By March 1964 we had our troops ready for a real raid. We had been practicing on the other training sites with everything but live ammo. Ray and I felt confident in our Commandos. Then politics reared its ugly head. The powers that be decided that a Vietnamese Navy Lieutenant should command their first cross border operation. Not as a raiding party participant but in command from the Swift Boat. We were not to go because at this time the American involvement was still being denied. As our boss Irish Flynn said “Just say aye- aye, and pull the rope “ The raid was scheduled for a power station that was about 110 miles north of DaNang. The building had been well camouflaged but under the scrutiny from air photos the intake and return water lines from the ocean gave it away. The heated water from the return line was causing a stirred up area in the water where it returned it into the ocean. The water was crystal clear except for a spot directly off shore from one of the buildings built along the ocean side, and then fifty feet away from the same building a cable emerges from the ground and runs to a row of poles leading to the village. Two days later the Swift Boat returns and reports that the Raid had been aborted. The Vietnamese Navy Lieutenant had reasons for the abort that I was never privy to. Then through a conversation we had at a bar in DaNang over a few beers, the Coxswain of the boat said that in his opinion the Lieutenant “ Chickened Out” This was the same problem SOG Combined Studies had with agents scheduled for Air Inserts ( Parachuted ) back in 1962-63. This was cured when US Personnel were made Jumpmasters and the deniability clause was ignored. Don and I were involved on one of those missions in 1962.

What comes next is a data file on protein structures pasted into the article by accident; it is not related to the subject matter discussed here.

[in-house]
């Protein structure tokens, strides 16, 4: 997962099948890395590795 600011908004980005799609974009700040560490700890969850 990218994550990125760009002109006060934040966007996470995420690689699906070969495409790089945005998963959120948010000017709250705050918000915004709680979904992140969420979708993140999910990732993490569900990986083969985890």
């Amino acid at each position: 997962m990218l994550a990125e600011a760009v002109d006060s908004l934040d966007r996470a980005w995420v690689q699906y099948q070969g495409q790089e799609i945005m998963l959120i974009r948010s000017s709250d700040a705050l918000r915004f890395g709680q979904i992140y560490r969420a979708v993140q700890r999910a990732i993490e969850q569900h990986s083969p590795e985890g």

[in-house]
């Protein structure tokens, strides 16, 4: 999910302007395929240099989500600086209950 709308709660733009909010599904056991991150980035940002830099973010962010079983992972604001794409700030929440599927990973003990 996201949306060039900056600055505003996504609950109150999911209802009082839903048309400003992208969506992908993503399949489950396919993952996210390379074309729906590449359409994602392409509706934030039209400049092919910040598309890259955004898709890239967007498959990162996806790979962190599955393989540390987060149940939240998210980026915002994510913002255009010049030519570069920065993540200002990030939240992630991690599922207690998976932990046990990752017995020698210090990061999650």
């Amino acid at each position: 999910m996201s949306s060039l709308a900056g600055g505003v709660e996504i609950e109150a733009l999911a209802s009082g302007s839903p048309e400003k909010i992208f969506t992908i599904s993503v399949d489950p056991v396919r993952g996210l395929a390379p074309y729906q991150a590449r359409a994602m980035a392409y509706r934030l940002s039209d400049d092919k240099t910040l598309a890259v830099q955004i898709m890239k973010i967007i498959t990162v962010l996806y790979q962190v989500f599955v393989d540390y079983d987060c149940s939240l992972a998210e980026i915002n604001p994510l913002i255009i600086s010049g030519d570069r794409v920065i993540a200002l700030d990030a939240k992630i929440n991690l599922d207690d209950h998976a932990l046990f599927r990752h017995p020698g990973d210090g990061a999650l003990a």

This became a problem with Maritime operations, and the same cure was used, only without the knowledge of MACV until after President Johnson signed the Tonkin Gulf Initiative. Then the US Personal were legally released from the deniability restrictions. Our boss realized the problem was political from the get-go. We were not involved at our level but there was a constant turmoil in the upper levels at the United States and the Vietnamese Headquarters.

To shove an untrained Officer into the command of the type of warriors that we trained was asinine. Shipboard officers have no experience in commando type operations. The Lieutenant remained with our Commando Team, but after some heated discussions between his superiors and our superiors, he was made a liaison officer. True to the French influence on the Vietnamese Navy, The Lieutenant would not live with his assigned team, but lived in quarters for other Vietnamese officers set aside in our compound ( Trainees to operate the Swift Boats and Nasties ) SEAL Team officers always lived with their platoons while in Vietnam. The only time they stayed in separate quarters was aboard US Naval Vessels, and on US Military Bases.